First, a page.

The most realistic model that I see here is presented in the 2nd plot from the top. Would you have some other suggestions of how to make that code in Stan working?

If the splines weren’t flexible enough, have you looked at GPs? Does the second picture in Figure 2.2 of http://www.gaussianprocess.org/gpml/chapters/RW2.pdf seem interesting? That looks similar to the second plot from the top and you can do this in closed form.

How many days of data and such? Is it 5 data points over 250 days?

What are your goals beyond just fitting this data?

The reason that your black lines curve up is because you’ve specified a prior on FCT1_MISSING in the range 0.3 to 1.7. This centre of this range is (0.3+1.7)/2 = 1.0, so you see that your prior encourages the lines to go towards 1.0.

Why do you have this prior?

If you simply remove the bounds on FCT1_MISSING and replace 0.2 with sigma, defined as a parameters real<lower=0> sigma then you’ll have a standard random walk model.

In the earlier post, I can’t understand why you pass FACTOR1_SD in as data, and similarly why you have a different standard deviation for every time point. How can you know this before in a way that’s consistent with your data points?

I think that you are confused about how a random walk is modelled. You don’t specify individual standard deviations for each point. The graph you’ve drawn first about the variance profile is not correct - the variance does not “collapse back to zero”. If your data follow a random walk then knowing a value at time T+1 places a constraint on the value at time T.

Have a look at Brownian bridge on Wikipedia - if you have a standard Brownian motion (ie continous time random walk where the value of the process is fixed at time 0 and time T) then the variance is t*(T-t)/T, a concave down parabola with values zero at times t and T. The variance is maximal half way between the two points. It looks nothing like the graph you have first shown.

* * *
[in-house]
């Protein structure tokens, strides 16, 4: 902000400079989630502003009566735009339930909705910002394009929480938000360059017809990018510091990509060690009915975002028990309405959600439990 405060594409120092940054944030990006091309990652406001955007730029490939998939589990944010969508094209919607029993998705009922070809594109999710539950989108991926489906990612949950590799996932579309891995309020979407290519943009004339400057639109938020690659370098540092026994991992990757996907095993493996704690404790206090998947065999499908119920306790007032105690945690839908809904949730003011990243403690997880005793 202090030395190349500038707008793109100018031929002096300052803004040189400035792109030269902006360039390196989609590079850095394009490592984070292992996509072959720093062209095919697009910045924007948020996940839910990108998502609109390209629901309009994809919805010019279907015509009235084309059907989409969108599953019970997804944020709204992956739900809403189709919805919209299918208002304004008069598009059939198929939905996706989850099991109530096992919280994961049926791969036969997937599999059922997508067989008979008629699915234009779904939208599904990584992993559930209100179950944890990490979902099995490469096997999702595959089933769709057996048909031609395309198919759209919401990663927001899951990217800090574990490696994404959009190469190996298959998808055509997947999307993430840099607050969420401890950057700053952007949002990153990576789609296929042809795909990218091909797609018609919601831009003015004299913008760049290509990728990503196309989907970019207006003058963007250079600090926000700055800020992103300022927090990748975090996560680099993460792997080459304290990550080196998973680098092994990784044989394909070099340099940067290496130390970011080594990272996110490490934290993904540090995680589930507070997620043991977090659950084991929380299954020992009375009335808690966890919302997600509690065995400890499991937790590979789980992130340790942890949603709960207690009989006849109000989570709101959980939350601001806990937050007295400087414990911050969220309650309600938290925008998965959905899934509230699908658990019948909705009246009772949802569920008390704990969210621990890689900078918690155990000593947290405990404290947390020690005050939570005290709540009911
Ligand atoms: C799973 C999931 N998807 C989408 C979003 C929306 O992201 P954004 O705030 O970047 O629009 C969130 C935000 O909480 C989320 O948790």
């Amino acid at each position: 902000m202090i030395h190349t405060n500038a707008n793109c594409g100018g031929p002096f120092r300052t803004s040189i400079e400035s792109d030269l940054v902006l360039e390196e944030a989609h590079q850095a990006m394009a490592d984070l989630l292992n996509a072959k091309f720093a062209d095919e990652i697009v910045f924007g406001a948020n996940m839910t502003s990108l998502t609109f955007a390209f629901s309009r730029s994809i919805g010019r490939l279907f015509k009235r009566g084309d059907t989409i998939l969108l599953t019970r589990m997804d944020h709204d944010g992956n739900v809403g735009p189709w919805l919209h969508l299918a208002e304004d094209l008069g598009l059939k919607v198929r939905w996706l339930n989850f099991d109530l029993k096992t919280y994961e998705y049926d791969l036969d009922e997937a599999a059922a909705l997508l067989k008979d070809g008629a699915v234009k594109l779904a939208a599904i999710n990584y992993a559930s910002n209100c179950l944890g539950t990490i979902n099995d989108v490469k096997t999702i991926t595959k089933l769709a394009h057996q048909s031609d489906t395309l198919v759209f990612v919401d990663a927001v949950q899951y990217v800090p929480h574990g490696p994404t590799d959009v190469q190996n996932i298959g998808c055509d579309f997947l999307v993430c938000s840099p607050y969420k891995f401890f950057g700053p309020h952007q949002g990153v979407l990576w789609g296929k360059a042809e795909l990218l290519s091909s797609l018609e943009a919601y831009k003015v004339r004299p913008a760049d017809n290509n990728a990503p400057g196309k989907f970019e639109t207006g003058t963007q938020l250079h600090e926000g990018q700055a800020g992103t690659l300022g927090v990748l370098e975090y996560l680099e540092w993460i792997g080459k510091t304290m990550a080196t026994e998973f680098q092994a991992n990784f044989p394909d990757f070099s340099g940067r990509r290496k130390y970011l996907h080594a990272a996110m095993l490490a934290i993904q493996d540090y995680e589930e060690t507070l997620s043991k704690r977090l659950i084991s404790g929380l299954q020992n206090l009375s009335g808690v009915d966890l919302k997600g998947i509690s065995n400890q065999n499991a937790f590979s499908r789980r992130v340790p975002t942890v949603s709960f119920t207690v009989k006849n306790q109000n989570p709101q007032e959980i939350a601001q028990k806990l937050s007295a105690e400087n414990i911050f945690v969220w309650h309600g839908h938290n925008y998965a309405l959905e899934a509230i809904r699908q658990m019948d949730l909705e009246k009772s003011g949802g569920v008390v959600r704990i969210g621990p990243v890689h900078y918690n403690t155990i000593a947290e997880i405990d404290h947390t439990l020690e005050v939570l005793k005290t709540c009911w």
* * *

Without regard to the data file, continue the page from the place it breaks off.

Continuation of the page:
Thank you again. This looks indeed very close to what I am looking for. I started working on the implementation, but I have also found figure 9 in the paper http://www.robots.ox.ac.uk/~sjrob/Pubs/philTransA_2012.pdf
but I ma not sure yet which kernel is capable of generating such process.

In filtering you make predictions about time t based on everything that came before. In smoothing you use information from both directions.

Plots of filtering effects can be kinda deceiving, cause they’re really plots of a bunch of different modes (one model including n points, one with n + 1, etc.). The smoothing models use all the data to inform all the inferences.

When you use GPs to interpolate data, they look like smoothers.

Apologies for the late response. I agree with the points you’ve raised. How do I know the prior have those limits - histrionically they’ve never been exceeded, and I would think that it is highly unlikely that they will ever be exceeded. Having said that 0.2 SD was unrealistic, for the purpose of the simulation, and I admit I was a little bit confused by this plot.
Increasing variance - I overlooked that, initially I tried to apply a simplified model using na.locf and increasing variances.

Works just find, and this is exactly what you expect for a random walk model.

You’re misunderstanding figure 9 in that paper that’s referred to. That’s talking about how the forecast prediction variance evolves UNTIL a data point is seen. That’s the behaviour you see to the right of the right most data point in the graph above. There’s a big difference between the likelihood of the model (ie that there is a random walk at each time step) and the posterior uncertainty. Figure 9 DOES NOT show the posterior uncertainty of the model at a given time step in the case when there is another data point to the right.

Read the caption on that figure: " The GP is run sequentially making forecasts until a new datum is observed. Once we make an observation, the posterior uncertainty drops to zero (assuming noiseless observations)". This figure describes the forecast behaviour in the absence of data vs when data exists.

Thank you. This yields exactly like one of my codes in JAGS. On the top of my transition to Stan, I had some problems with implementation of AR(1) with intercept for some reasons - the results I was getting definitely did not look right. Extending your code to AR(1) with intercept is straightforward and solves my problem.

The only discomfort I have here concerns increasing treedepth, but I guess nothing can be done to resolve this apart form increasing the treedepth above 10.

Warning messages:
1: There were 206 transitions after warmup that exceeded the maximum treedepth. Increase max_treedepth above 10.

IO use 4k warmup, 10k sims.

I agree this case requires a simple model. Thank you so much.